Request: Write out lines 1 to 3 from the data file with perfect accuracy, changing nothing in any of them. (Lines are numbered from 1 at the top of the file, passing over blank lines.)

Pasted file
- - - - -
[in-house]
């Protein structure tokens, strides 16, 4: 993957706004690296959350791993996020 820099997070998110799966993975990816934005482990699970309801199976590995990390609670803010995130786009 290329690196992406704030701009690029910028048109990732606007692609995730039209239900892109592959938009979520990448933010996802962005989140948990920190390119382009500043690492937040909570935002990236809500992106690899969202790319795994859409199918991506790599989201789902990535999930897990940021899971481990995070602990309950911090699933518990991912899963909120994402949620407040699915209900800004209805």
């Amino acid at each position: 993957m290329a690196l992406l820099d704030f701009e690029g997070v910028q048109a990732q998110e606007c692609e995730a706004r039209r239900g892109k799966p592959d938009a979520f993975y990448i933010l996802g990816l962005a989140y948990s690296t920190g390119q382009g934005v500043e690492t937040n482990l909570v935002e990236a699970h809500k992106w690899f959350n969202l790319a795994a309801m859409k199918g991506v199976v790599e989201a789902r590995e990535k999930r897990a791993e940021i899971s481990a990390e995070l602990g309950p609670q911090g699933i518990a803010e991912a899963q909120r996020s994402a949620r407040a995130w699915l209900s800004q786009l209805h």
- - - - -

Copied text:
[in-house]
């Protein structure tokens, strides 16, 4: 993957706004690296959350791993996020 820099997070998110799966993975990816934005482990699970309801199976590995990390609670803010995130786009 290329690196992406704030701009690029910028048109990732606007692609995730039209239900892109592959938009979520990448933010996802962005989140948990920190390119382009500043690492937040909570935002990236809500992106690899969202790319795994859409199918991506790599989201789902990535999930897990940021899971481990995070602990309950911090699933518990991912899963909120994402949620407040699915209900800004209805």
């Amino acid at each position: 993957m290329a690196l992406l820099d704030f701009e690029g997070v910028q048109a990732q998110e606007c692609e995730a706004r039209r239900g892109k799966p592959d938009a979520f993975y990448i933010l996802g990816l962005a989140y948990s690296t920190g390119q382009g934005v500043e690492t937040n482990l909570v935002e990236a699970h809500k992106w690899f959350n969202l790319a795994a309801m859409k199918g991506v199976v790599e989201a789902r590995e990535k999930r897990a791993e940021i899971s481990a990390e995070l602990g309950p609670q911090g699933i518990a803010e991912a899963q909120r996020s994402a949620r407040a995130w699915l209900s800004q786009l209805h």